Everything that I used to give towards taking care of kids, now I’m using towards taking care of my father. So I guess I look at it from the aspect of: I’ve had 30 years of trying to make a life and a career and a reputation and so now I’m just modifying that to take care of him.
My wife is a sacrificial woman, she’s just amazing in every way. I bought a motorcycle, so if I get an hour and I can go away, my wife and I go out on the motorcycle to get a bite to eat. It’s kind of a pace-breaker, but it’s so hard for us to get time.
I’ve learned that there just doesn’t seem to be any greater honor than to take care of the one who gave me life. My mother and my father gave up so much to raise me. Every once in a while I get frustrated and I say, ‘Look, if you don’t straighten up, I’ll take you to the veteran’s home.’ I’m joking, of course. And he doesn’t know, because once people reach this stage of Alzheimer’s, they don’t know that they’re having issues.
I’ve had to make a mental change to the fact that, OK my station in life is to care for my father right now. I can get back to whatever goals I have for my business and goals that I have for my family. I can get back to that when this part of my life is done, but this part is here now and I take it for what it is.
As long as I can care for him, I will. I’m going to be a better person when this is all done. I’ll be able to contribute to society, because I will have experienced things that most people won’t have. That’s something that everybody needs the opportunity to experience to become a better person."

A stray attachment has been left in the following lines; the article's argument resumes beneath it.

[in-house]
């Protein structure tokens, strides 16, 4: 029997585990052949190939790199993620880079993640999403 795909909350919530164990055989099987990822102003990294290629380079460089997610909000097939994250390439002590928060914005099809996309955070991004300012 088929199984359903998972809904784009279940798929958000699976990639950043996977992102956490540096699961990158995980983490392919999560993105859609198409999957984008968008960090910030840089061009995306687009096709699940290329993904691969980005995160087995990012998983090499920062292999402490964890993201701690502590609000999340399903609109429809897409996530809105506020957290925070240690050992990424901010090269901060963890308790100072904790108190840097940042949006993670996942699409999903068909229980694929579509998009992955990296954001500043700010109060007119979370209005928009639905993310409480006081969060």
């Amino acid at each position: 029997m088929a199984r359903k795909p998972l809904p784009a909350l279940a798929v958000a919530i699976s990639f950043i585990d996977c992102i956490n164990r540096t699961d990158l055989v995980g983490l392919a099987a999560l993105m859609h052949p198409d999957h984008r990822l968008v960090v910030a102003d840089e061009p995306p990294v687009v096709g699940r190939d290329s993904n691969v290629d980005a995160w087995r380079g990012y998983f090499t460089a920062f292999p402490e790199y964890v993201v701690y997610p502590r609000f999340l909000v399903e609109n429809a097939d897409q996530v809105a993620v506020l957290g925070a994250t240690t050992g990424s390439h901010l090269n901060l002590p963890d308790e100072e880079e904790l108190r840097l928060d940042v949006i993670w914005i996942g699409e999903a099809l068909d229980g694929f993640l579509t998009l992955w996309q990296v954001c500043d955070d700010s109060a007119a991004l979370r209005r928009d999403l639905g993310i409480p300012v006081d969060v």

Amy Goyer, 53, is a caregiver for her father, Robert, who has Alzheimer's disease.
"I’ve actually been a caregiver my entire adult life, starting with my grandparents when I was in my 20s. Over the past 20 years, I had been helping support my mom, who suffered a stroke at 63, but then it started to become apparent that my dad was also getting Alzheimer’s.
In 2008, daddy started really needing more. It was sort of a gradual support thing. I would help him do projects, like help him with refinancing the house. But then he got sick, he went in the hospital and his dementia went way downhill, so he moved in with me. His dementia has gotten a lot worse since mom passed away a year ago. She was really his North Star.
It’s an emotional rollercoaster to see your parents decline little by little. I always compare it to water torture, because it’s like drip by drip they start easing away. Sometimes it’s just exhausting and you want to let go and be their child again. One of the things that I have tried to do throughout is give him the opportunity to do that. He’s still is my dad, and he still has that ability to give. I think that’s a human need. When I’m tired, I’ll just go up to him and say, ‘Daddy, can I have a hug?’ He’ll say, ‘You hang in there, kid.’ He’ll still take on that role.